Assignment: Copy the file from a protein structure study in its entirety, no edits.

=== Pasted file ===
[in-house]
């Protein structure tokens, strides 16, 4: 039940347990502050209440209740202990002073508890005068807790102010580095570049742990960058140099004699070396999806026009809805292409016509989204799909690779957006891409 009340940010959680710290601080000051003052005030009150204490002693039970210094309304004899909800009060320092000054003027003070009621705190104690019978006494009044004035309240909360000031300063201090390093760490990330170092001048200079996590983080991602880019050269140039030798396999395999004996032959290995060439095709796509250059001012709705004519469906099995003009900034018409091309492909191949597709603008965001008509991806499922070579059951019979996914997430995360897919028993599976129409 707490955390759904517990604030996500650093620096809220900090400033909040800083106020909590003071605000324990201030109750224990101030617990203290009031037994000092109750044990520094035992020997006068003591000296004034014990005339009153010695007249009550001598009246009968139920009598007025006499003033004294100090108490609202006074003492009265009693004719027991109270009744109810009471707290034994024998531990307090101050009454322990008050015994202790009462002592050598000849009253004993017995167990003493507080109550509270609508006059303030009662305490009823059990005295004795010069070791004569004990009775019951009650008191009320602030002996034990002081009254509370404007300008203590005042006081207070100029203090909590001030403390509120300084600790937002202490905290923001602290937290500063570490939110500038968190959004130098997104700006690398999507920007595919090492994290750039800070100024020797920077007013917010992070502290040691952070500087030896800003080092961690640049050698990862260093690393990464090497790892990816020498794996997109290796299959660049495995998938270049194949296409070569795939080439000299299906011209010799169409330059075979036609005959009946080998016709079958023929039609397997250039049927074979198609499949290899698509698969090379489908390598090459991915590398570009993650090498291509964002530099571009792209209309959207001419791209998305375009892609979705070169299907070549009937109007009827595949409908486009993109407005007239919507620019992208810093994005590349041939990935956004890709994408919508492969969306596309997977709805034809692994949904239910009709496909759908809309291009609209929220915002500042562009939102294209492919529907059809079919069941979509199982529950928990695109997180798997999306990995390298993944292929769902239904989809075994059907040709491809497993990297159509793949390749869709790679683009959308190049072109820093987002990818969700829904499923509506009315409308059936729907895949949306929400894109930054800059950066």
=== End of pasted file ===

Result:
[in-house]
């Protein structure tokens, strides 16, 4: 039940347990502050209440209740202990002073508890005068807790102010580095570049742990960058140099004699070396999806026009809805292409016509989204799909690779957006891409 009340940010959680710290601080000051003052005030009150204490002693039970210094309304004899909800009060320092000054003027003070009621705190104690019978006494009044004035309240909360000031300063201090390093760490990330170092001048200079996590983080991602880019050269140039030798396999395999004996032959290995060439095709796509250059001012709705004519469906099995003009900034018409091309492909191949597709603008965001008509991806499922070579059951019979996914997430995360897919028993599976129409 707490955390759904517990604030996500650093620096809220900090400033909040800083106020909590003071605000324990201030109750224990101030617990203290009031037994000092109750044990520094035992020997006068003591000296004034014990005339009153010695007249009550001598009246009968139920009598007025006499003033004294100090108490609202006074003492009265009693004719027991109270009744109810009471707290034994024998531990307090101050009454322990008050015994202790009462002592050598000849009253004993017995167990003493507080109550509270609508006059303030009662305490009823059990005295004795010069070791004569004990009775019951009650008191009320602030002996034990002081009254509370404007300008203590005042006081207070100029203090909590001030403390509120300084600790937002202490905290923001602290937290500063570490939110500038968190959004130098997104700006690398999507920007595919090492994290750039800070100024020797920077007013917010992070502290040691952070500087030896800003080092961690640049050698990862260093690393990464090497790892990816020498794996997109290796299959660049495995998938270049194949296409070569795939080439000299299906011209010799169409330059075979036609005959009946080998016709079958023929039609397997250039049927074979198609499949290899698509698969090379489908390598090459991915590398570009993650090498291509964002530099571009792209209309959207001419791209998305375009892609979705070169299907070549009937109007009827595949409908486009993109407005007239919507620019992208810093994005590349041939990935956004890709994408919508492969969306596309997977709805034809692994949904239910009709496909759908809309291009609209929220915002500042562009939102294209492919529907059809079919069941979509199982529950928990695109997180798997999306990995390298993944292929769902239904989809075994059907040709491809497993990297159509793949390749869709790679683009959308190049072109820093987002990818969700829904499923509506009315409308059936729907895949949306929400894109930054800059950066």